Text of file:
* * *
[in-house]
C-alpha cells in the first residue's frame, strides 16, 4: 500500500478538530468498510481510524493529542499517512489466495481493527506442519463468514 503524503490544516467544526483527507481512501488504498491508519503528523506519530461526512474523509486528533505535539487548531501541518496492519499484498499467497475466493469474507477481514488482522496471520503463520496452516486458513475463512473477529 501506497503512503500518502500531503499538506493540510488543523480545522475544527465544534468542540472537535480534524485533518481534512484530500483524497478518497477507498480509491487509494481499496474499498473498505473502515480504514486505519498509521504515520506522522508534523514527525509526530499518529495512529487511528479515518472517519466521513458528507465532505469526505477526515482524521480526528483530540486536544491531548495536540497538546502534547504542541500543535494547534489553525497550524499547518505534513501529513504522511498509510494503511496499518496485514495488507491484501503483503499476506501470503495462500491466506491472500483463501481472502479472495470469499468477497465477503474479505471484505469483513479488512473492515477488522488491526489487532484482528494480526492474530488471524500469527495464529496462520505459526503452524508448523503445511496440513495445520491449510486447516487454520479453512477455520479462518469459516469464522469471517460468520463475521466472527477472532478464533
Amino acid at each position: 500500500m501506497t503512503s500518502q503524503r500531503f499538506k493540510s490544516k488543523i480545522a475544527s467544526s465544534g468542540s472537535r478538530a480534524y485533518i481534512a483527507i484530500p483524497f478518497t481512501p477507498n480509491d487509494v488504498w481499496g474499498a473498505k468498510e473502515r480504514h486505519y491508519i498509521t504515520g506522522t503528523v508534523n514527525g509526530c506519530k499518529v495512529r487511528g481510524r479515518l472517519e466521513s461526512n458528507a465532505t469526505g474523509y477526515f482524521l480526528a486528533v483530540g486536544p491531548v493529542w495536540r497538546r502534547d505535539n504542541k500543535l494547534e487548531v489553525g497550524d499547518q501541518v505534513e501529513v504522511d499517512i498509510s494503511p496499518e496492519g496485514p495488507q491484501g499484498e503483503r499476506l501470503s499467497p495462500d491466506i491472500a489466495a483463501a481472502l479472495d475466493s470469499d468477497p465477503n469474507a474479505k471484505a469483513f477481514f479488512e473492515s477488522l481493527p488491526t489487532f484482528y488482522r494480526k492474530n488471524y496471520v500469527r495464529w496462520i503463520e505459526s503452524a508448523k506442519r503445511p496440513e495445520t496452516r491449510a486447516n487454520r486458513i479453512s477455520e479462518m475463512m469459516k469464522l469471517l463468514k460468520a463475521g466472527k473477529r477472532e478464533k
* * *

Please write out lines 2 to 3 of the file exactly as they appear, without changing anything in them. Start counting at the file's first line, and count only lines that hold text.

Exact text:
C-alpha cells in the first residue's frame, strides 16, 4: 500500500478538530468498510481510524493529542499517512489466495481493527506442519463468514 503524503490544516467544526483527507481512501488504498491508519503528523506519530461526512474523509486528533505535539487548531501541518496492519499484498499467497475466493469474507477481514488482522496471520503463520496452516486458513475463512473477529 501506497503512503500518502500531503499538506493540510488543523480545522475544527465544534468542540472537535480534524485533518481534512484530500483524497478518497477507498480509491487509494481499496474499498473498505473502515480504514486505519498509521504515520506522522508534523514527525509526530499518529495512529487511528479515518472517519466521513458528507465532505469526505477526515482524521480526528483530540486536544491531548495536540497538546502534547504542541500543535494547534489553525497550524499547518505534513501529513504522511498509510494503511496499518496485514495488507491484501503483503499476506501470503495462500491466506491472500483463501481472502479472495470469499468477497465477503474479505471484505469483513479488512473492515477488522488491526489487532484482528494480526492474530488471524500469527495464529496462520505459526503452524508448523503445511496440513495445520491449510486447516487454520479453512477455520479462518469459516469464522469471517460468520463475521466472527477472532478464533
Amino acid at each position: 500500500m501506497t503512503s500518502q503524503r500531503f499538506k493540510s490544516k488543523i480545522a475544527s467544526s465544534g468542540s472537535r478538530a480534524y485533518i481534512a483527507i484530500p483524497f478518497t481512501p477507498n480509491d487509494v488504498w481499496g474499498a473498505k468498510e473502515r480504514h486505519y491508519i498509521t504515520g506522522t503528523v508534523n514527525g509526530c506519530k499518529v495512529r487511528g481510524r479515518l472517519e466521513s461526512n458528507a465532505t469526505g474523509y477526515f482524521l480526528a486528533v483530540g486536544p491531548v493529542w495536540r497538546r502534547d505535539n504542541k500543535l494547534e487548531v489553525g497550524d499547518q501541518v505534513e501529513v504522511d499517512i498509510s494503511p496499518e496492519g496485514p495488507q491484501g499484498e503483503r499476506l501470503s499467497p495462500d491466506i491472500a489466495a483463501a481472502l479472495d475466493s470469499d468477497p465477503n469474507a474479505k471484505a469483513f477481514f479488512e473492515s477488522l481493527p488491526t489487532f484482528y488482522r494480526k492474530n488471524y496471520v500469527r495464529w496462520i503463520e505459526s503452524a508448523k506442519r503445511p496440513e495445520t496452516r491449510a486447516n487454520r486458513i479453512s477455520e479462518m475463512m469459516k469464522l469471517l463468514k460468520a463475521g466472527k473477529r477472532e478464533k